How to Write a Proposal on How to Change Policy in the Public Sector
Proposals seek to address a specific problem by suggesting a possible solution to that problem. Proposals that suggest changing a policy in the public sector seek to alter guidelines pertaining to laws governing production or distribution of goods to the local, state or national government. Writing a proposal to change policy in the public sector, therefore, identifies a problem with instituting procedural change, and attempts to fix that problem.
Introduce your proposal with an overview of the present guidelines for procedural change pertaining to public sector policy. Emphasize potential problems that arise because of these guidelines. For example, if your municipality is only able to change its policies for goods allocation when a referendum vote is taken, you might include information pertaining the amount of meeting time that is used calling for and carrying out these types of votes.
Specify the problems pertaining to the current procedures for changing public policy. Emphasize the amount of time, energy and money that are wasted by employing said procedures.
List your proposal’s objectives. Typically, proposal objectives are broken down into three categories: review of the problem, evaluation of the problem and possible solutions.
Explain several possible solutions to the problem you’ve identified. At least one of the solutions should be making no procedural changes to the policy, while a second should be to scrap the entire process for changing policies, as both are potentially viable. Include your solution if it does not coincide with one of these two extremes.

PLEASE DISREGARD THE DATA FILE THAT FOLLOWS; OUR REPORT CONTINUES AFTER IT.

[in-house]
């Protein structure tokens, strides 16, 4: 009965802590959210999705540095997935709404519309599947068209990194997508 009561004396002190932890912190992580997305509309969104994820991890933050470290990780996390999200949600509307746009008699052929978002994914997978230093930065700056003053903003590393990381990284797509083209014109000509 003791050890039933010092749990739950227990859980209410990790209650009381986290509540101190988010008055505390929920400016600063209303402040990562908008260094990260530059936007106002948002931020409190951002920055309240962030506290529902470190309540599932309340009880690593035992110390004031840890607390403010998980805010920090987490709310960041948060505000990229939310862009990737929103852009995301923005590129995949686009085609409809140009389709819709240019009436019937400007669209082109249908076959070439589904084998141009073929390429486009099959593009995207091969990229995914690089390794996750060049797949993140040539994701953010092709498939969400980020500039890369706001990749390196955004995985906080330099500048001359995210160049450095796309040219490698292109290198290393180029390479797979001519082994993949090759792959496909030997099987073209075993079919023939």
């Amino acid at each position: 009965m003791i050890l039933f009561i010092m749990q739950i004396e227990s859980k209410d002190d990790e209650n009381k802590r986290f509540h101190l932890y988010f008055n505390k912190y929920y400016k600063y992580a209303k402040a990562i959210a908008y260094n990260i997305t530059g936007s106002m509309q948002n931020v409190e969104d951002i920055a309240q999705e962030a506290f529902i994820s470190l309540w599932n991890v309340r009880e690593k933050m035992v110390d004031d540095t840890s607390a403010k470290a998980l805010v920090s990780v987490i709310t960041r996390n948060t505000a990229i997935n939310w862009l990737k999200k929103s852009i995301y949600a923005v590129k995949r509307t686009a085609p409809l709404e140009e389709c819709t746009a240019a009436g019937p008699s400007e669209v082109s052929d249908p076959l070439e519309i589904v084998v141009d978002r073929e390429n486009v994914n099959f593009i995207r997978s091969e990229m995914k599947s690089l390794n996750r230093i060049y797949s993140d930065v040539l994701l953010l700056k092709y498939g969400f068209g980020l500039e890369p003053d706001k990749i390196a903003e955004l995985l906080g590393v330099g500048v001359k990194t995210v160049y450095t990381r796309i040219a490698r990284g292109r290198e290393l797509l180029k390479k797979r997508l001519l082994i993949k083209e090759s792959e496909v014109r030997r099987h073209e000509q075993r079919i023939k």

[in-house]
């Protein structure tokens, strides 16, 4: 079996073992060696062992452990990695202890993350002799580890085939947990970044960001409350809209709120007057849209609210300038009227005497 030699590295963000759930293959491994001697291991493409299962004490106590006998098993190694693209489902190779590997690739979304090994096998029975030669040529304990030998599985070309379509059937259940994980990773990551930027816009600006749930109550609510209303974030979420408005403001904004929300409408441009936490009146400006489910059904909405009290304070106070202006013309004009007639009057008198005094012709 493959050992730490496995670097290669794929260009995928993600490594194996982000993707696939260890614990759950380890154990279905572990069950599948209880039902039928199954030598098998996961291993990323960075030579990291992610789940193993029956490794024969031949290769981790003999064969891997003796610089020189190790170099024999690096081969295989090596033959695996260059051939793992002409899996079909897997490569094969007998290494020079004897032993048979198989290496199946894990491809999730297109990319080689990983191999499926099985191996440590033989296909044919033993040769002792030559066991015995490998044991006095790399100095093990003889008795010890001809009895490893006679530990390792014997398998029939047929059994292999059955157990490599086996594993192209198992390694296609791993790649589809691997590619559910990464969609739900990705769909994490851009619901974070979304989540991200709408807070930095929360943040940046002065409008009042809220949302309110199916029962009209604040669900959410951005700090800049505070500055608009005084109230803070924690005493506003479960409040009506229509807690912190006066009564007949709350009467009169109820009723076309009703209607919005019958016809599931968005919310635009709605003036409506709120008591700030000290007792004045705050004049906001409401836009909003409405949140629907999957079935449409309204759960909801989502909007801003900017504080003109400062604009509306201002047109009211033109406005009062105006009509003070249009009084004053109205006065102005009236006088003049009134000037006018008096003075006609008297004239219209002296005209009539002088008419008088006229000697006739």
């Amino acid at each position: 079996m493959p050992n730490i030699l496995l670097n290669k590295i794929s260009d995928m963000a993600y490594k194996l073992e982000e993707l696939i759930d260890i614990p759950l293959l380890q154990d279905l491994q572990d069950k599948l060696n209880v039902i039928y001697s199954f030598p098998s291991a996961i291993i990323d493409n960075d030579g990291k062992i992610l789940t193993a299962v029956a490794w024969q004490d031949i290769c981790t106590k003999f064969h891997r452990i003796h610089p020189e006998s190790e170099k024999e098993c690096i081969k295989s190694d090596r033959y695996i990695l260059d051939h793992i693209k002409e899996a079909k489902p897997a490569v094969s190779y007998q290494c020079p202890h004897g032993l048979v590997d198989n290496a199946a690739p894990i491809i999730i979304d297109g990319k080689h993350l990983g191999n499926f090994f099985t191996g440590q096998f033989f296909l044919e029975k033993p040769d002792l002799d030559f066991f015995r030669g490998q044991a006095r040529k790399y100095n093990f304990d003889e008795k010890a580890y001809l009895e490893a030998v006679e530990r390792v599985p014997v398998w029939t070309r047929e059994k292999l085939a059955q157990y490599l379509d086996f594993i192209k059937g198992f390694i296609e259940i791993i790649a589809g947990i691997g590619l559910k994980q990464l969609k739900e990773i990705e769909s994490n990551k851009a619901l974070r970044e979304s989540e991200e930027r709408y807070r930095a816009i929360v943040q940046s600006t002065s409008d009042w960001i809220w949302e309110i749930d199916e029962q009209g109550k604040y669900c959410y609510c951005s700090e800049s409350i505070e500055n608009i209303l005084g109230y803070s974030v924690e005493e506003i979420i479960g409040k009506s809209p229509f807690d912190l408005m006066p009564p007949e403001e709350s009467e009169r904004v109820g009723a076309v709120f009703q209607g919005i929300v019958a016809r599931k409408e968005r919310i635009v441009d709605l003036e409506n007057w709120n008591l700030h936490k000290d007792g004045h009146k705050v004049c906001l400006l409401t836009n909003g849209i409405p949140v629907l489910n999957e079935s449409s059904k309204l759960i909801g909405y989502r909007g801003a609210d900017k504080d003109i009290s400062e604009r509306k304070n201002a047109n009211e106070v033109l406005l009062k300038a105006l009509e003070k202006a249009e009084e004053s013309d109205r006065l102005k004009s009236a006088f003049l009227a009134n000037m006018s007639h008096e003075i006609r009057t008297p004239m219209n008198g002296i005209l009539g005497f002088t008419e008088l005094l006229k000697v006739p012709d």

Describe how you believe the procedural change in policy should take place. Because your proposal on how to change policy actually represents a change in policy, it will need to be submitted and considered by the policy procedures it seeks to alter.
Conclude your proposal by reiterating the problem in procedure your proposal addresses, as well as the bureaucratic problems created by the current policy-change procedure. Summarize your proposal’s procedural suggestion and explain who it will benefit in the public sector and how it will benefit them.
- "Technical Communication: A Reader Centered Approach (Seventh Edition)"; Paul V. Anderson; 2010
- "Managing the Public Sector"; Grover Starling; 2010
Samuel Hamilton has been writing since 2002. His work has appeared in “The Penn,” “The Antithesis,” “New Growth Arts Review" and “Deek” magazine. Hamilton holds a Master of Arts in English education from the University of Pittsburgh, and a Master of Arts in composition from the University of Florida.